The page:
Palestine (Photo credit: Squirmelia)

Last night the European Union again failed to present a Common Foreign Policy with regards to Palestine. Following on from last years split on the admission to UNESCO, the EU split on upgrading Palestine from being an “nonmember observer entity” to “nonmember observer state” at the United Nations. Bringing it to the same level as the Vatican City in the UN System.

See how the EU Split in the UNESCO Vote

While overall the UN General Assembly vote was 138 Yes, 9 No and 41 Abstentions, this time round the EU Split 14 Yes, 1 No and 12 Abstentions. They were as follows (countries in Italic changed vote since 2011):

Countries Voting Yes

  • Austria
  • Belgium
  • Cyprus
  • Denmark
  • Finland
  • France
  • Greece
  • Ireland
  • Italy
  • Luxembourg
  • Malta
  • Portugal
  • Spain
  • Sweden

Country Voting No

  • Czech Republic

Countries Abstaining:

  • Bulgaria
  • Estonia
  • Germany
  • Hungary
  • Latvia
  • Lithuania
  • Netherlands
  • Poland
  • Romania
  • Slovakia
  • Slovenia
  • United Kingdom

Again Some Common Policy? Its interesting to note that most countries softened there positions. Italy, Denmark and Portugal went from Abstain to Yes. Germany, Netherlands and Lithuania went from No to Abstain. Sweden did a straight switch from No to Yes.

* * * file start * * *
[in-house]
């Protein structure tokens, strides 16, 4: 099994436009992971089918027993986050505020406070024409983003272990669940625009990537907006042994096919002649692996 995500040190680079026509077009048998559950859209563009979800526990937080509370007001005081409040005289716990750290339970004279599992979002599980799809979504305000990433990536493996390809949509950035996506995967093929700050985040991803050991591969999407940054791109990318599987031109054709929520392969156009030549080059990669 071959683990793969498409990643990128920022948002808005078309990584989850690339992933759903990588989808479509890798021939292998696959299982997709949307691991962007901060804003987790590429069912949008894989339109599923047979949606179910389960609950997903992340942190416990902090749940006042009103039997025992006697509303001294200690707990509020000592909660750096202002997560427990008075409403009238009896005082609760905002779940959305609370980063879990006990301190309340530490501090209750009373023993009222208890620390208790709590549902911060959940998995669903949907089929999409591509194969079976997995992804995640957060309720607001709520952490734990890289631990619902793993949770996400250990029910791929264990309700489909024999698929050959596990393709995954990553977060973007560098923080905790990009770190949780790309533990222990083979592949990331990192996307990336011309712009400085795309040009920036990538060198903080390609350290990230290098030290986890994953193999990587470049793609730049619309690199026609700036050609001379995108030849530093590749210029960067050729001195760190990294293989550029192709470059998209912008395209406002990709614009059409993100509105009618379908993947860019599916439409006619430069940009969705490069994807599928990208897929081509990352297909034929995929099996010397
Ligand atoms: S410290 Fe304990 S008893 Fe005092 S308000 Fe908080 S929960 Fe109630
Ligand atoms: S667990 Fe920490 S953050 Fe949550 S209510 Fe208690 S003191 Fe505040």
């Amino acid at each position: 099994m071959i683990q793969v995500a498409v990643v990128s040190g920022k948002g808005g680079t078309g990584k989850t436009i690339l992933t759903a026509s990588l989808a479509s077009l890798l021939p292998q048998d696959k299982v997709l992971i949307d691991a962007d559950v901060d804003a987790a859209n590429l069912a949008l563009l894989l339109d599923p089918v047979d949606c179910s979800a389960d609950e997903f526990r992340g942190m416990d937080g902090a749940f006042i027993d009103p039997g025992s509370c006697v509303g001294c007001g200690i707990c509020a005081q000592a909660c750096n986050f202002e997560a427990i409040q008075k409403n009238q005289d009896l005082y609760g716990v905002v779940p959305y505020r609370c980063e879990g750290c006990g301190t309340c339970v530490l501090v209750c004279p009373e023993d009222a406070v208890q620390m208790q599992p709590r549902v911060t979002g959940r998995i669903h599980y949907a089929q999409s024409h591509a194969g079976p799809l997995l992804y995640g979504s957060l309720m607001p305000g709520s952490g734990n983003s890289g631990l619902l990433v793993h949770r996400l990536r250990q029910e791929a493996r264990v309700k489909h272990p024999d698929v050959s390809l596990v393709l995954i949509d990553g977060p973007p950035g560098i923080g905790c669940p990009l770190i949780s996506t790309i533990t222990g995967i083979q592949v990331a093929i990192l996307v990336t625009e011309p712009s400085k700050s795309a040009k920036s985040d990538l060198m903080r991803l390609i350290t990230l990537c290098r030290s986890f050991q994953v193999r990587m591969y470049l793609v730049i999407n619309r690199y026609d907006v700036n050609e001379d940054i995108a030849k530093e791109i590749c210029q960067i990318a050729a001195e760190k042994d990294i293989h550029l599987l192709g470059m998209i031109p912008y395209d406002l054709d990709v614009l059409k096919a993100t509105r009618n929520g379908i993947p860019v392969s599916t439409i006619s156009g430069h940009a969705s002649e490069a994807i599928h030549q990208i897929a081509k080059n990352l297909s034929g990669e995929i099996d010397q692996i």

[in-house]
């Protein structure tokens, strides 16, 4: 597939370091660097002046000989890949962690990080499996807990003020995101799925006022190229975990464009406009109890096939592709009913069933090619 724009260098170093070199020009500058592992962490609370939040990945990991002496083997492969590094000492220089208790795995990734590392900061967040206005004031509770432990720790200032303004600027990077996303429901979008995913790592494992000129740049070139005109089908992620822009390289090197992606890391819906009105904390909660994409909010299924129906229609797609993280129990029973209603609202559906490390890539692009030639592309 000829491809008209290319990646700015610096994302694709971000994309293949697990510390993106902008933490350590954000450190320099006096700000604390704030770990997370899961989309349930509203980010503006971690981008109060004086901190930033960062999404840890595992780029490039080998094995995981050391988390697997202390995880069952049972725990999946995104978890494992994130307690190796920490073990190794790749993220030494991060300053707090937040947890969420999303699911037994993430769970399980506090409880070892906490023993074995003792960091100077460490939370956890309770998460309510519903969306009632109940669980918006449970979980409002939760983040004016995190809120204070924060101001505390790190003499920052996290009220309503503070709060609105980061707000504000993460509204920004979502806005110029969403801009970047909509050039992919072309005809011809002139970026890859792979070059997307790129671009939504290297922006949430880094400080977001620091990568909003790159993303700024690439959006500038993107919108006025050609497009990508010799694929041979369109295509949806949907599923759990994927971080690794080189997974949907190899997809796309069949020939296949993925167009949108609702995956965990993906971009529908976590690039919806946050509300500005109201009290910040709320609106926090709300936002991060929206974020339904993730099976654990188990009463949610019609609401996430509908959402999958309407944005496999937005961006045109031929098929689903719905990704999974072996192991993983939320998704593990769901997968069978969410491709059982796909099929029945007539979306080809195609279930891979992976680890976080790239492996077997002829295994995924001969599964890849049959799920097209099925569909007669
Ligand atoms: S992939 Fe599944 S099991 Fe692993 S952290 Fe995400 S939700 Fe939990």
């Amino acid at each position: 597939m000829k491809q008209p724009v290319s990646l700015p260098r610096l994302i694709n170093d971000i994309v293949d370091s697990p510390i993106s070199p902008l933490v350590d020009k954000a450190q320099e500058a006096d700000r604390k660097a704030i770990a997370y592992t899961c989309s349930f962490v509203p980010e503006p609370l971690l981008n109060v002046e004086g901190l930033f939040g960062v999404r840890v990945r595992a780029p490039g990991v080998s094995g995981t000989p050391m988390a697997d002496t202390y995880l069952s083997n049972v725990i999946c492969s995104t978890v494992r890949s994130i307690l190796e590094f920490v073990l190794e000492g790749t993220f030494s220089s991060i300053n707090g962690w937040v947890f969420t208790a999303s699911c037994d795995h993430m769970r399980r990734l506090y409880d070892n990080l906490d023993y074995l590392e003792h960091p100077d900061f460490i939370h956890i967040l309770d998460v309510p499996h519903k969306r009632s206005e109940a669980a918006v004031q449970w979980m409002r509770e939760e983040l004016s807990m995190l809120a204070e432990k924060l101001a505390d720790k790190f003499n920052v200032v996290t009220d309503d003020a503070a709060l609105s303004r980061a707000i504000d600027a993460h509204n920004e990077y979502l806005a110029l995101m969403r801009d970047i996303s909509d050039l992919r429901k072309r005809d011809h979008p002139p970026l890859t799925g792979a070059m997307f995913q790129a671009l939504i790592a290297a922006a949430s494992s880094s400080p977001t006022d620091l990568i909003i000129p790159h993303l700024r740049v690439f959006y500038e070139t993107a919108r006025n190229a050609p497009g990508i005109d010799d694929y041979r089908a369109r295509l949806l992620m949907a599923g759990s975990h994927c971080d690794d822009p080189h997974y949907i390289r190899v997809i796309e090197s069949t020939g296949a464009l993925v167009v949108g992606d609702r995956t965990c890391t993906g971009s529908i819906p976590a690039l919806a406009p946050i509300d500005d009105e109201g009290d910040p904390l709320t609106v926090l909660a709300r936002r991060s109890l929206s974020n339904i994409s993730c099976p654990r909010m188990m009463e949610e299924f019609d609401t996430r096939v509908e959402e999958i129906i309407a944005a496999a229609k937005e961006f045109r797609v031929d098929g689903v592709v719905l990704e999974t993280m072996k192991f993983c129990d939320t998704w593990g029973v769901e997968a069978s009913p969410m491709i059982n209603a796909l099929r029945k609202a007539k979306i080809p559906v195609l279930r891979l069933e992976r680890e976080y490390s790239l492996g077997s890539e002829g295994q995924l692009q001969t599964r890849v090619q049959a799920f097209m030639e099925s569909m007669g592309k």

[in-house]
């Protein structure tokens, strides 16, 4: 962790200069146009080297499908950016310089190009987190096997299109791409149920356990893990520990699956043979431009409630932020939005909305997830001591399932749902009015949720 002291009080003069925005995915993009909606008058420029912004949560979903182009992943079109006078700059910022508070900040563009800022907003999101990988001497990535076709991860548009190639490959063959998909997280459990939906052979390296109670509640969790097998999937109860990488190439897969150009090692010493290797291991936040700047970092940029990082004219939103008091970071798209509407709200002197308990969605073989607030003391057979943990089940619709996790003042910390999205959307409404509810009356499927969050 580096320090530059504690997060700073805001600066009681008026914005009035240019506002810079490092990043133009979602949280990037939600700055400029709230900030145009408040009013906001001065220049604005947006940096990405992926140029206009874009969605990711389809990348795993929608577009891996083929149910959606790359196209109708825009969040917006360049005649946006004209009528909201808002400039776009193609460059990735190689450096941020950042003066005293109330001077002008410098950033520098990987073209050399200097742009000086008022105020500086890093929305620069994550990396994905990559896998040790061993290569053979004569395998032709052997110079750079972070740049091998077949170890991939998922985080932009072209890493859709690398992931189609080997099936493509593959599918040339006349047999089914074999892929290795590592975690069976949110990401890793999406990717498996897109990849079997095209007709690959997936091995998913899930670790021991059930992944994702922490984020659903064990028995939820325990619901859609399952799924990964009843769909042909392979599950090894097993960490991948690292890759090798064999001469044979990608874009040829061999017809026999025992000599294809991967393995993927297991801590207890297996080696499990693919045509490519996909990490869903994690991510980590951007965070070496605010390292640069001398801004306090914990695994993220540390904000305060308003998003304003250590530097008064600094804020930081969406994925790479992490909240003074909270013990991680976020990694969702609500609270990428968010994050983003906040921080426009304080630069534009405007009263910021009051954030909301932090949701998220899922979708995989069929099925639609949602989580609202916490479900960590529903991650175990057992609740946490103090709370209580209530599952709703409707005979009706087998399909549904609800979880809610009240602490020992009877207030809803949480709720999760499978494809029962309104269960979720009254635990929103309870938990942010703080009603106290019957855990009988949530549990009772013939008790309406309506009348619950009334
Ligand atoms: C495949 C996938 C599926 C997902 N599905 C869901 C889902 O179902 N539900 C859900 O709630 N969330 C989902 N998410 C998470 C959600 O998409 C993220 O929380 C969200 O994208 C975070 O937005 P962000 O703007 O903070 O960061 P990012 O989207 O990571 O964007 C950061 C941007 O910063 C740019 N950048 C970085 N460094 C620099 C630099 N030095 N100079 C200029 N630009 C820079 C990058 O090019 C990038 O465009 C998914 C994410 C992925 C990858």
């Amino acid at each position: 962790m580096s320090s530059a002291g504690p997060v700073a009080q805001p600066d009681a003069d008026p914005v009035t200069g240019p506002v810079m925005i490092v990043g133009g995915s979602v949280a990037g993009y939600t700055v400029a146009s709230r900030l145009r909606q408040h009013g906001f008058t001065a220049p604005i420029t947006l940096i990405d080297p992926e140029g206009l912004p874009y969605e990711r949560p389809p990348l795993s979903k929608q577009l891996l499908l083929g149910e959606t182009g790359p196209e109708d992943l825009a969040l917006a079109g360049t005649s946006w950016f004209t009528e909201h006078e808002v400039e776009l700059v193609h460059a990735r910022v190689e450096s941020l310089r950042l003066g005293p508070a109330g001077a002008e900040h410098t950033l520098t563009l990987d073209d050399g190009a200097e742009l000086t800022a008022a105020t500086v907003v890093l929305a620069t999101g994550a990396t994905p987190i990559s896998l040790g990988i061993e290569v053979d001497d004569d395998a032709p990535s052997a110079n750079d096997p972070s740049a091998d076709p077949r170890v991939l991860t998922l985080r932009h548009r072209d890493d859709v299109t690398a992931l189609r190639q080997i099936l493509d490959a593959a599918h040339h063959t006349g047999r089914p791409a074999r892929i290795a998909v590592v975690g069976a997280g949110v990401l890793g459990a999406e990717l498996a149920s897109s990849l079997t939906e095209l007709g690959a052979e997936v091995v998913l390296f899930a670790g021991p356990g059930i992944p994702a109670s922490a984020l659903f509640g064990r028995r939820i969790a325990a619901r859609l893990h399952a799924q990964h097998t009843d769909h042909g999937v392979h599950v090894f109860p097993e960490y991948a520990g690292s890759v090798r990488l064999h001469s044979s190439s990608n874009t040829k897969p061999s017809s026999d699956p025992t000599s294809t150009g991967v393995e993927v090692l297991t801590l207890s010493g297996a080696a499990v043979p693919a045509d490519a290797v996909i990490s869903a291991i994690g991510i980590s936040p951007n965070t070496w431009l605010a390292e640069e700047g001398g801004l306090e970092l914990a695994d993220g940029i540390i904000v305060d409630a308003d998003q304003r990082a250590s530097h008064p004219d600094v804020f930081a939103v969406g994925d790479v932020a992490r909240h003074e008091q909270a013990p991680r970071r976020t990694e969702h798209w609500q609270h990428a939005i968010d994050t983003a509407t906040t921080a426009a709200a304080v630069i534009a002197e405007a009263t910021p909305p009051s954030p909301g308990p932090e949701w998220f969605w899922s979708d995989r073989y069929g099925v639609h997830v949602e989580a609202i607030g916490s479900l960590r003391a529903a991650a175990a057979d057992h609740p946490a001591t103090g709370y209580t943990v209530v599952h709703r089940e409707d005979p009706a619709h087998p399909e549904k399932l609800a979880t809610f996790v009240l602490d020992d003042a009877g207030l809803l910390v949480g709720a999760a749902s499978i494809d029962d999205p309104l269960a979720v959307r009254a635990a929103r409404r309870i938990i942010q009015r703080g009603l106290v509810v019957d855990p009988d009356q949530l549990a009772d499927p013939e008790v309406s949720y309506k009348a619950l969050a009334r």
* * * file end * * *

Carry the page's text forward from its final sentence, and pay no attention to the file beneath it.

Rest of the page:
Slovenia was the only country to change from a Yes vote and Abstained.

This vote shows that the Czech Republic is the only country still out-rightly opposed to the recognition of Palestine in International Bodies for the moment.

Of course what this vote really shows is the utter shambles that is the EU’s Common Foreign and Security Policy is when it comes to Palestine.

At the end of the day, I am delighted that Palestine is now the 194th country recognised by the United Nations.

See how your country voted here

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EU split on Palestine

 

Flag of the United Nations Educational, Scient...
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Today’s vote at UNESCO’s General Conference on full membership for Palestine gives an idea of how a United Nations General Assembly (UNGA) vote could go if the membership bid gets that far. More worrying for me is the complete split among European Union member states showing the failure of the Common Foreign and Security Policy (CFSP).